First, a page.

|Google has begun testing their upcoming extension manifest V3 in the the latest Chrome Canary build, and with this initial 'alpha' release, developers can begin testing their extensions under the upcoming specification.|
In a post to the Chromium Extensions Google group, Simeon Vincent, a Google Developer Advocate for Chrome Extensions, stated that as of October 31st a developer preview of the extension manifest v3 is now available in the Chrome 80 Canary build.
"Think of it as an early alpha. The "dev preview" is the first opportunity for extensions developers to start experimenting with a work-in-progress version of the MV3 platform.
We're far from finished with the implementation work on the MV3 platform, so first and foremost expect changes.
As for what's changing, the four big-ticket items in MV3 are:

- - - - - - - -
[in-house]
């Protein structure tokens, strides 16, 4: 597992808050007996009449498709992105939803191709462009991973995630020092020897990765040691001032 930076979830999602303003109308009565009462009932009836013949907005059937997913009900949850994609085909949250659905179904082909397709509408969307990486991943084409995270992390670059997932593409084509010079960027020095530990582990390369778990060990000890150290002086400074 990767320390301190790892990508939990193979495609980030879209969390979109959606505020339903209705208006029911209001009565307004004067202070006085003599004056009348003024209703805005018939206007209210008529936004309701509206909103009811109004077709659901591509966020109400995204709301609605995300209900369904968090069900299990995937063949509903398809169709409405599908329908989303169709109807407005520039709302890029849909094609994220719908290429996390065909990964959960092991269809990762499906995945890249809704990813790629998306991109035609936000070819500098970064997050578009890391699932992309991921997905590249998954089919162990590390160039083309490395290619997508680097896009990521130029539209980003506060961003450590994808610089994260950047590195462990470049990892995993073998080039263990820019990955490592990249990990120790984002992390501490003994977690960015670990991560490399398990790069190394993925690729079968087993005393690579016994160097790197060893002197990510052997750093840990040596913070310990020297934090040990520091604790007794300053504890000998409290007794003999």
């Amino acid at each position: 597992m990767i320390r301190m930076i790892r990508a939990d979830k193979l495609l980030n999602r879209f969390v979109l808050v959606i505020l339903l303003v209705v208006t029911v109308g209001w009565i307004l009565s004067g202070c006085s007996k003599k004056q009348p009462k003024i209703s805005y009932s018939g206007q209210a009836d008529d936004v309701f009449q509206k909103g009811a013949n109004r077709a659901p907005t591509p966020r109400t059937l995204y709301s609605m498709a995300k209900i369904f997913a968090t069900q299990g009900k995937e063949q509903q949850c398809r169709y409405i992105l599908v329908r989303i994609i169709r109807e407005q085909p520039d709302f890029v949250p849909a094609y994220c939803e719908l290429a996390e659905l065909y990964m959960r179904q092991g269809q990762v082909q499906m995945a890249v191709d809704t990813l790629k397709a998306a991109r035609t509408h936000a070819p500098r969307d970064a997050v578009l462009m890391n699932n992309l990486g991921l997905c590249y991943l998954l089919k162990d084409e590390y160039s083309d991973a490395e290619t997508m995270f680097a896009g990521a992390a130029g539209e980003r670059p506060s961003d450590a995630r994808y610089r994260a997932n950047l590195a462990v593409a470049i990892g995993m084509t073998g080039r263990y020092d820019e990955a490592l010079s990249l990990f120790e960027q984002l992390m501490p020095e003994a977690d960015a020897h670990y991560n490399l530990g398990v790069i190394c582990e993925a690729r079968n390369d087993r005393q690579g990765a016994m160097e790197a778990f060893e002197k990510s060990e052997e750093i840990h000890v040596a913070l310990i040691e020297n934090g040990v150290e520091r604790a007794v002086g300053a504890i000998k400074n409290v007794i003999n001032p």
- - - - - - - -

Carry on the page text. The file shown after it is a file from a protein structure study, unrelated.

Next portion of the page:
The declarativeNetRequest API has already been available for experimentation in Chrome Canary and we're continuing to iterate on it's capabilities
- Host permissions changes
- Blocking webRequest -> declarativeNetRequest
- Background page -> service workers
- Remotely hosted code restrictions"
As part of this launch, Google has created a Migrating to Manifest V3 guide that developers can use to migrate their existing extensions.
The most controversial aspect of the extension manifest v3 is the upcoming changes to the webRequest API. In v3, Google has changed the API so that extensions can only monitor browser connections, but not modify any of the content before it's displayed.
Instead Google wants developers to use the declarativeNetRequest API, which has the browser, not the extension, strip content or resources from a visited web sites. This API, though, has a limit of 30,000 rules that can be created.
Unfortunately, this change will break popular ad blockers such as uBlock Origin, which rely on the original functionality of the webRequest API and need more rules than are available in the declarativeNetRequest API.